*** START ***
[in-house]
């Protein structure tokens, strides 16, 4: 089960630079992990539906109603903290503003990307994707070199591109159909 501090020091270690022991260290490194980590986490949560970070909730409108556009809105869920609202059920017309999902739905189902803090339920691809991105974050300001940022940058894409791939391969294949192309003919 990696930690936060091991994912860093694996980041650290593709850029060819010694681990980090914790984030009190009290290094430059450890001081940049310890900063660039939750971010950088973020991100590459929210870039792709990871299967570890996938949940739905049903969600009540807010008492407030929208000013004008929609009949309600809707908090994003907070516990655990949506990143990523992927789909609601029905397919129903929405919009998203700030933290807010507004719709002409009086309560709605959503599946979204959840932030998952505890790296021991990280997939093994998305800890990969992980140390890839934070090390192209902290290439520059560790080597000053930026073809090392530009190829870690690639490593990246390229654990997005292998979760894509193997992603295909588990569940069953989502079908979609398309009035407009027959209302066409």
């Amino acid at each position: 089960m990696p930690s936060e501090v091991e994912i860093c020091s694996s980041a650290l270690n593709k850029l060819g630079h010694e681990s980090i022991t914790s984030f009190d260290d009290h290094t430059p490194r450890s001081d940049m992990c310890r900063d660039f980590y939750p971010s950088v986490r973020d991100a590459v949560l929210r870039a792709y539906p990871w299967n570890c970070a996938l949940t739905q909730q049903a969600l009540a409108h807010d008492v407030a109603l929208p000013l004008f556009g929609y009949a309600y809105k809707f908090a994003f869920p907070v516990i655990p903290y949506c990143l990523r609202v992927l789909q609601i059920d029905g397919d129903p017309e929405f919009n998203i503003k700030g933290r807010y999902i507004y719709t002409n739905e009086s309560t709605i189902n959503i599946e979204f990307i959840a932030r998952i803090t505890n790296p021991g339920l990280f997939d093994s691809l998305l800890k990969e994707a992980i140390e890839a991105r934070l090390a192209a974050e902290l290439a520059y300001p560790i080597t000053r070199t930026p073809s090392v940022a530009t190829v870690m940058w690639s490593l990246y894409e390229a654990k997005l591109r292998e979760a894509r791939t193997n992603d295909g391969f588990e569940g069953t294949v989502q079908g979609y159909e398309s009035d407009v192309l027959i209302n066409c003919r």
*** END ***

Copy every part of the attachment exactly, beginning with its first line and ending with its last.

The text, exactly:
[in-house]
């Protein structure tokens, strides 16, 4: 089960630079992990539906109603903290503003990307994707070199591109159909 501090020091270690022991260290490194980590986490949560970070909730409108556009809105869920609202059920017309999902739905189902803090339920691809991105974050300001940022940058894409791939391969294949192309003919 990696930690936060091991994912860093694996980041650290593709850029060819010694681990980090914790984030009190009290290094430059450890001081940049310890900063660039939750971010950088973020991100590459929210870039792709990871299967570890996938949940739905049903969600009540807010008492407030929208000013004008929609009949309600809707908090994003907070516990655990949506990143990523992927789909609601029905397919129903929405919009998203700030933290807010507004719709002409009086309560709605959503599946979204959840932030998952505890790296021991990280997939093994998305800890990969992980140390890839934070090390192209902290290439520059560790080597000053930026073809090392530009190829870690690639490593990246390229654990997005292998979760894509193997992603295909588990569940069953989502079908979609398309009035407009027959209302066409």
């Amino acid at each position: 089960m990696p930690s936060e501090v091991e994912i860093c020091s694996s980041a650290l270690n593709k850029l060819g630079h010694e681990s980090i022991t914790s984030f009190d260290d009290h290094t430059p490194r450890s001081d940049m992990c310890r900063d660039f980590y939750p971010s950088v986490r973020d991100a590459v949560l929210r870039a792709y539906p990871w299967n570890c970070a996938l949940t739905q909730q049903a969600l009540a409108h807010d008492v407030a109603l929208p000013l004008f556009g929609y009949a309600y809105k809707f908090a994003f869920p907070v516990i655990p903290y949506c990143l990523r609202v992927l789909q609601i059920d029905g397919d129903p017309e929405f919009n998203i503003k700030g933290r807010y999902i507004y719709t002409n739905e009086s309560t709605i189902n959503i599946e979204f990307i959840a932030r998952i803090t505890n790296p021991g339920l990280f997939d093994s691809l998305l800890k990969e994707a992980i140390e890839a991105r934070l090390a192209a974050e902290l290439a520059y300001p560790i080597t000053r070199t930026p073809s090392v940022a530009t190829v870690m940058w690639s490593l990246y894409e390229a654990k997005l591109r292998e979760a894509r791939t193997n992603d295909g391969f588990e569940g069953t294949v989502q079908g979609y159909e398309s009035d407009v192309l027959i209302n066409c003919r």